Each week, Al Attiyah Foundation publishes its energy market review, bringing you the latest global news from the oil, gas and petrochemicals sector.


Oil up over 2% after US debt deal

Oil prices rose over 2% on Friday, 2 June, after the US Congress passed a debt ceiling deal that averted a government default in the world’s biggest oil consumer and as jobs data fuelled hopes for a possible pause in Federal Reserve interest rate hikes.

The focus is now turning to a meeting of OPEC and its allies this weekend. Brent futures settled at US$76.13 a barrel, while US West Texas Intermediate (WTI) crude closed at US$71.74. For the week, both contracts were down about 1% in their first weekly losses in three weeks.

The US Senate approved a bipartisan deal to suspend the limit on the government debt ceiling, following approval in the House of Representatives, staving off a default that would have rocked financial markets. US employment increased more than expected in May, but a moderation in wages could allow the US Federal Reserve to skip a rate hike this month for the first time in more than a year, which could support oil demand.

Oil traders are watching the meeting of the OPEC and allies this Sunday, 4 June. The group announced a surprise production cut of 1.16 million barrels per day in April, but resulting price gains have been erased and crude is trading below pre-cut levels.

Benchmark Crude Oil Prices 4 June


Asian spot LNG prices slip for 6th straight week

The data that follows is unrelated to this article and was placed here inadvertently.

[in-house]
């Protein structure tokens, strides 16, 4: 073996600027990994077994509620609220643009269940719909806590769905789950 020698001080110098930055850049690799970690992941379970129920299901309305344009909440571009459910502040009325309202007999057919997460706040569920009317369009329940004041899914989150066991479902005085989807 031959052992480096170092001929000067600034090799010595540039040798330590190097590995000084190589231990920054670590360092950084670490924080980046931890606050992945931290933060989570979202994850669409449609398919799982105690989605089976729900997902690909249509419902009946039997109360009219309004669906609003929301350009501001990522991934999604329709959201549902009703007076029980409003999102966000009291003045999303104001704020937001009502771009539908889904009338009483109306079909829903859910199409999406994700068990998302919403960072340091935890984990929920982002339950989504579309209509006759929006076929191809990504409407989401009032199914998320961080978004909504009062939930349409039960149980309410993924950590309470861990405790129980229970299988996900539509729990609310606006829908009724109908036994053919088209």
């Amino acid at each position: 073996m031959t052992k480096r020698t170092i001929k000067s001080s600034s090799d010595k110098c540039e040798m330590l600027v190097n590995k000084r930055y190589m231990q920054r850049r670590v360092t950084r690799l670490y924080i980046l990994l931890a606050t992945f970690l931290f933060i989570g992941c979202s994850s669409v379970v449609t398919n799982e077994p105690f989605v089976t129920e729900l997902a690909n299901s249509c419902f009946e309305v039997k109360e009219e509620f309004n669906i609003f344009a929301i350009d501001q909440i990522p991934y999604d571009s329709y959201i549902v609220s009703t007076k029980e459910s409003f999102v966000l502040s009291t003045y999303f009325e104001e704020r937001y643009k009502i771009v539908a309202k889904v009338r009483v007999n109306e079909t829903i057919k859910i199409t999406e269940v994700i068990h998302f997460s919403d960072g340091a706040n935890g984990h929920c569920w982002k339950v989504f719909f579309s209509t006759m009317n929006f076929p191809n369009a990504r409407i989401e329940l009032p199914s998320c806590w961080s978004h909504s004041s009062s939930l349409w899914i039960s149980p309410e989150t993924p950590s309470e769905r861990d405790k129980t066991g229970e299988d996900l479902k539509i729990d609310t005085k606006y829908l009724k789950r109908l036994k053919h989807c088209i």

Asian spot prices of liquefied natural gas (LNG) fell for the 6th straight week to their lowest level in more than two years, while European LNG prices also declined on sluggish demand and high inventories.

The average LNG price for July delivery into northeast Asia was down 5.3% from the previous week at US$9 per million British thermal units (mmBtu), according to industry estimates, the lowest since April 2021. Asia LNG prices have not risen week-over-week in the 22 weeks since mid-December.

Poor downstream demand and high storage levels were driving Asian prices lower.

In Europe, traders and consumers are watching for signs on the reopening of Norway’s Hammerfest LNG plant, which was shut down this week after a leak. Operator Equinor said it was too soon to say when production would resume.

Hammerfest LNG, Europe’s only such large-scale project, can process 18.4 million cubic metres (mcm) of gas per day when fully operational. The front-month contract on the Dutch TTF fell to 7.39 per mmBtu. Despite heavy maintenance at Norwegian gas production sites, storage levels in Europe are very healthy at an aggregate 69% full, and LNG was being imported continuously.

Benchmark Gas Prices 4 June

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